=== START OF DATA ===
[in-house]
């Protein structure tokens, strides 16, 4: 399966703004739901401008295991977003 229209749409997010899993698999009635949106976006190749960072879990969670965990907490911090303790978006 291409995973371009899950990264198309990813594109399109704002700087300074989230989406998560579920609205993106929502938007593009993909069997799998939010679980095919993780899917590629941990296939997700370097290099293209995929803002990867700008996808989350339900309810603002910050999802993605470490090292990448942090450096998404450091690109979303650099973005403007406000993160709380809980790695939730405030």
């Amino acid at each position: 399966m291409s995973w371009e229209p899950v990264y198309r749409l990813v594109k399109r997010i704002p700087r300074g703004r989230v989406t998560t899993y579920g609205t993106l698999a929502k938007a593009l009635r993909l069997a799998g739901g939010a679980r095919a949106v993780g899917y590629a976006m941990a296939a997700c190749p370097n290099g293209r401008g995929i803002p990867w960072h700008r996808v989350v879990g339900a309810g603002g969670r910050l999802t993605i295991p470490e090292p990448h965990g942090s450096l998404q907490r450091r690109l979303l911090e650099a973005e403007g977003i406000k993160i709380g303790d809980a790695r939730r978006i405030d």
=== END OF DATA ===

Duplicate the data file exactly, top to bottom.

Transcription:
[in-house]
């Protein structure tokens, strides 16, 4: 399966703004739901401008295991977003 229209749409997010899993698999009635949106976006190749960072879990969670965990907490911090303790978006 291409995973371009899950990264198309990813594109399109704002700087300074989230989406998560579920609205993106929502938007593009993909069997799998939010679980095919993780899917590629941990296939997700370097290099293209995929803002990867700008996808989350339900309810603002910050999802993605470490090292990448942090450096998404450091690109979303650099973005403007406000993160709380809980790695939730405030």
């Amino acid at each position: 399966m291409s995973w371009e229209p899950v990264y198309r749409l990813v594109k399109r997010i704002p700087r300074g703004r989230v989406t998560t899993y579920g609205t993106l698999a929502k938007a593009l009635r993909l069997a799998g739901g939010a679980r095919a949106v993780g899917y590629a976006m941990a296939a997700c190749p370097n290099g293209r401008g995929i803002p990867w960072h700008r996808v989350v879990g339900a309810g603002g969670r910050l999802t993605i295991p470490e090292p990448h965990g942090s450096l998404q907490r450091r690109l979303l911090e650099a973005e403007g977003i406000k993160i709380g303790d809980a790695r939730r978006i405030d």